Sociocultural practices in Ethiopia: association with onset and persistence of postnatal common mental disorders

Charlotte Hanlon, Girmay Medhin, Atalay Alem, Mesfin Araya, Abdulreshid Abdulahi, Mark Tomlinson, Marcus Hughes, Vikram Patel, Michael Dewey, Martin Prince

Research output: Contribution to journalArticlepeer-review

26 Citations (Scopus)
142 Downloads (Pure)

Abstract

Background:

Traditional perinatal practices may protect against postnatal common mental disorders (CMD) in non-Western societies.

Aims:

To evaluate the association between perinatal practices and postnatal CMD in rural Ethiopia.

Method:

A population-based sample of 1065 women was followed up from pregnancy until 2 months postpartum. Qualitative investigation informed the development of scales measuring attitudes towards and adherence to perinatal practices. Postnatal CMD was measured using the Self-Reporting Questionnaire.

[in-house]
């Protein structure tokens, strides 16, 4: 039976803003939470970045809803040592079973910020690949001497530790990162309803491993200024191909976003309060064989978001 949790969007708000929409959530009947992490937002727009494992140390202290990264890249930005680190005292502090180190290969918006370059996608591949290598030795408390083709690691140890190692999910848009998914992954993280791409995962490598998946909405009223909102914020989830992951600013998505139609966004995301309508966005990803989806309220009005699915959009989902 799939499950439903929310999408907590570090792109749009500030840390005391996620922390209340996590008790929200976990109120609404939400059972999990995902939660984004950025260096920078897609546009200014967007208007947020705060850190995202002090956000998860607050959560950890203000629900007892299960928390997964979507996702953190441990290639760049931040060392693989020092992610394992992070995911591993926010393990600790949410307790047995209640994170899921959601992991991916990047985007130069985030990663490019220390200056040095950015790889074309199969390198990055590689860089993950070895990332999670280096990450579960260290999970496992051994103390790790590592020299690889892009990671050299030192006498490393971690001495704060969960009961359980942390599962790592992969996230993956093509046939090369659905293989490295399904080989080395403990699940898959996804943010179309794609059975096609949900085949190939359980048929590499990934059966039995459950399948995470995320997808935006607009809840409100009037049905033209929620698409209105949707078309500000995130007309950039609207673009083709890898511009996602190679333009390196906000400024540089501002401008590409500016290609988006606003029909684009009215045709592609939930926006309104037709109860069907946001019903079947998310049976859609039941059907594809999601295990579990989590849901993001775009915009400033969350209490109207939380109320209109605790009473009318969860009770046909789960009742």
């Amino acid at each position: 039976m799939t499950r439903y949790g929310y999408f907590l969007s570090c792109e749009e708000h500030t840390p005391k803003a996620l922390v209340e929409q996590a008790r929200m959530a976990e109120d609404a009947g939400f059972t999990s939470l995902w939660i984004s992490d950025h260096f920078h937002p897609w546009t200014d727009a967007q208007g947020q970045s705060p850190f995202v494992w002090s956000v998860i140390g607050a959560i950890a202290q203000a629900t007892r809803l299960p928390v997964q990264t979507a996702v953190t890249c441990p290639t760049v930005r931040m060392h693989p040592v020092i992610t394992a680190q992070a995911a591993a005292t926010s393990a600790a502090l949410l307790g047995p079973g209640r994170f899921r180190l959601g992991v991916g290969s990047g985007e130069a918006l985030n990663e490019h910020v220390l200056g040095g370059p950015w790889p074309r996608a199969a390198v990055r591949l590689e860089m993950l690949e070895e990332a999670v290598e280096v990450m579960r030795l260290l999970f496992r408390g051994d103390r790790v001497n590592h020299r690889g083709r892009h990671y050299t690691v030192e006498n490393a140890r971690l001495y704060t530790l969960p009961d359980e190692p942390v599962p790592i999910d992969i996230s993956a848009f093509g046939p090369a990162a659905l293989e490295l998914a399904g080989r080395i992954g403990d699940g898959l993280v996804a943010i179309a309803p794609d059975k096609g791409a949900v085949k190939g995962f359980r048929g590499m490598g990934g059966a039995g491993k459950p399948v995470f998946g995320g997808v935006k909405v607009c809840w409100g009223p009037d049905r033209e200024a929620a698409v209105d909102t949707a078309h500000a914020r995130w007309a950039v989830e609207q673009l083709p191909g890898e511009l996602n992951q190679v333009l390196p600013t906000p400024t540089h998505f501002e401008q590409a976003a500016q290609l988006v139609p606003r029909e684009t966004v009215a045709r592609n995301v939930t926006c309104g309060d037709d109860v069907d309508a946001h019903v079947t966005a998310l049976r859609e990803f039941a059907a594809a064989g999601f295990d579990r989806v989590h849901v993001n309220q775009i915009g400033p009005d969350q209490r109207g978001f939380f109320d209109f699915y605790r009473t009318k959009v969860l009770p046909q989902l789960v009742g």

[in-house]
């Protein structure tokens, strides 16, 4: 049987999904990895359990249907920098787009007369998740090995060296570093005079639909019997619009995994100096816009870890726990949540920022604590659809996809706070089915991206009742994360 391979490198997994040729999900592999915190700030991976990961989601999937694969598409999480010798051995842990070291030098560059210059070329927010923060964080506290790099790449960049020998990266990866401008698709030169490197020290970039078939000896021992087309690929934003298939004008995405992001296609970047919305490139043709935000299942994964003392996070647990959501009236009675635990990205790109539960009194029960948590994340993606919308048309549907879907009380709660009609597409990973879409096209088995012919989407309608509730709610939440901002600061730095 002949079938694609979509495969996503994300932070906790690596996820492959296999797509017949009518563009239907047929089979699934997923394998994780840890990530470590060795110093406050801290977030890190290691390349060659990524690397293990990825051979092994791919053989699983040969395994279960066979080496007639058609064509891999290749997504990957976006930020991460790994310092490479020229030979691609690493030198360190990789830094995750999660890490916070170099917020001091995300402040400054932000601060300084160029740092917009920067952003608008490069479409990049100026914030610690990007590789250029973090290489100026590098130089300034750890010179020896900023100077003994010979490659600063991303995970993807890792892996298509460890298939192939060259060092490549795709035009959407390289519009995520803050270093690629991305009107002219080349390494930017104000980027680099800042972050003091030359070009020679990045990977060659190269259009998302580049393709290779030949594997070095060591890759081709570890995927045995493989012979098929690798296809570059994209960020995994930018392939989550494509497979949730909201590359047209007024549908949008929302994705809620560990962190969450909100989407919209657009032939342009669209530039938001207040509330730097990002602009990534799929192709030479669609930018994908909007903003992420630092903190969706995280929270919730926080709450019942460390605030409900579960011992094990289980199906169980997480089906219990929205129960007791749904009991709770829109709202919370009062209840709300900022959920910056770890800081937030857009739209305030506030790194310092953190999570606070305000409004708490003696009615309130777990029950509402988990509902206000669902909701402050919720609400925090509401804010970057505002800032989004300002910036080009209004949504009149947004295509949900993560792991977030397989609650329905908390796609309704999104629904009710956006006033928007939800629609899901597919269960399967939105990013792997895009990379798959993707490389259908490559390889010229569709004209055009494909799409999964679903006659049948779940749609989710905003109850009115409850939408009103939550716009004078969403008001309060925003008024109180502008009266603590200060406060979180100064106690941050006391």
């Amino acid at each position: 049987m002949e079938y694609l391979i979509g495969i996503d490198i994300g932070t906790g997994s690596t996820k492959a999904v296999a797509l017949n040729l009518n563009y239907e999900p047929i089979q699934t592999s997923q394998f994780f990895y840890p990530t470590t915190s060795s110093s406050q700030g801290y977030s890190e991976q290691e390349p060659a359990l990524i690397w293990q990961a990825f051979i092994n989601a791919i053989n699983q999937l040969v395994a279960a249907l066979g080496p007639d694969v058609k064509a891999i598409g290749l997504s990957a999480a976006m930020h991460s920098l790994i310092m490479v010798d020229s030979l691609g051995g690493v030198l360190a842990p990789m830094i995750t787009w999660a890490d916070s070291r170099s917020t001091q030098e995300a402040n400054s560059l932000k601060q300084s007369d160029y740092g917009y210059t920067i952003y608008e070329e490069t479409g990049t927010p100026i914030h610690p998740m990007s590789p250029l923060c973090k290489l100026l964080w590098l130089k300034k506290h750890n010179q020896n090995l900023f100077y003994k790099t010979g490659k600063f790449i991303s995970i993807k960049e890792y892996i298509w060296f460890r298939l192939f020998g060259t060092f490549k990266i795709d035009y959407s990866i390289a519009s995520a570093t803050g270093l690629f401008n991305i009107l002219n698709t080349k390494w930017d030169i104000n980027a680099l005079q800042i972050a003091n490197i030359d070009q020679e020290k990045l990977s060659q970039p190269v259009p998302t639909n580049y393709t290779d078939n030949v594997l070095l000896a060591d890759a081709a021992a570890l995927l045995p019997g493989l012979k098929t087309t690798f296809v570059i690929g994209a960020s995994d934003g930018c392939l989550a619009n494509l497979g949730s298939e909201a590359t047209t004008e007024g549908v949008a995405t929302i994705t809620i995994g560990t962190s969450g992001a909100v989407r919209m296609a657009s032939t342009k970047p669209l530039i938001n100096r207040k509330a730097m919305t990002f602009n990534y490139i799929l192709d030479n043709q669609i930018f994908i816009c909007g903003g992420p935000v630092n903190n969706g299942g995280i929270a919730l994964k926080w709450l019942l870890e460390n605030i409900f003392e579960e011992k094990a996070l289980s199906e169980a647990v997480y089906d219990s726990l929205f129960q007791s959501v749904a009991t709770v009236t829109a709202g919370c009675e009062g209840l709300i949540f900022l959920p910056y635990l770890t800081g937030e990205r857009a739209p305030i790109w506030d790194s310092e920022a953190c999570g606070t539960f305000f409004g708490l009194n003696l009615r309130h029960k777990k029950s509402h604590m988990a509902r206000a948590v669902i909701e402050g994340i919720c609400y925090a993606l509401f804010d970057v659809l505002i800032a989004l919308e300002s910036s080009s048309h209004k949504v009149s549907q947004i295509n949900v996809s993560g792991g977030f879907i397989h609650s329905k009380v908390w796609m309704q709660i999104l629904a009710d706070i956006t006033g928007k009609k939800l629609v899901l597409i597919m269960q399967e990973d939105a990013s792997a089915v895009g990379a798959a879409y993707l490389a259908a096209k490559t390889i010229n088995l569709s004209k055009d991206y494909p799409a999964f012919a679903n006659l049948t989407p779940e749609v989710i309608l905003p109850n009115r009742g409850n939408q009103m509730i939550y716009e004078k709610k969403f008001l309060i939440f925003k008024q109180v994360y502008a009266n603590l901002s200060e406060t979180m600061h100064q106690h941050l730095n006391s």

Results:

Endorsement of sociocultural perinatal practices was associated with lower odds of antenatal CMD persisting into the postnatal period (adjusted odds ratio (OR) = 0.66, 95% CI 0.45–0.95). Women who endorsed protective and celebratory perinatal practices but were unable to complete them had increased odds of incident (adjusted OR = 7.26, 95% CI 1.38–38.04) and persistent postnatal CMD (adjusted OR = 2.16, 95% CI 1.11–4.23) respectively.

Conclusions:

There is evidence for an independent role of sociocultural practices in maintaining perinatal mental health in this Ethiopian community.
Original languageEnglish
Pages (from-to)468 - 475
Number of pages8
JournalBritish Journal of Psychiatry
Volume197
Issue number6
DOIs
Publication statusPublished - Dec 2010

Fingerprint

Dive into the research topics of 'Sociocultural practices in Ethiopia: association with onset and persistence of postnatal common mental disorders'. Together they form a unique fingerprint.

Cite this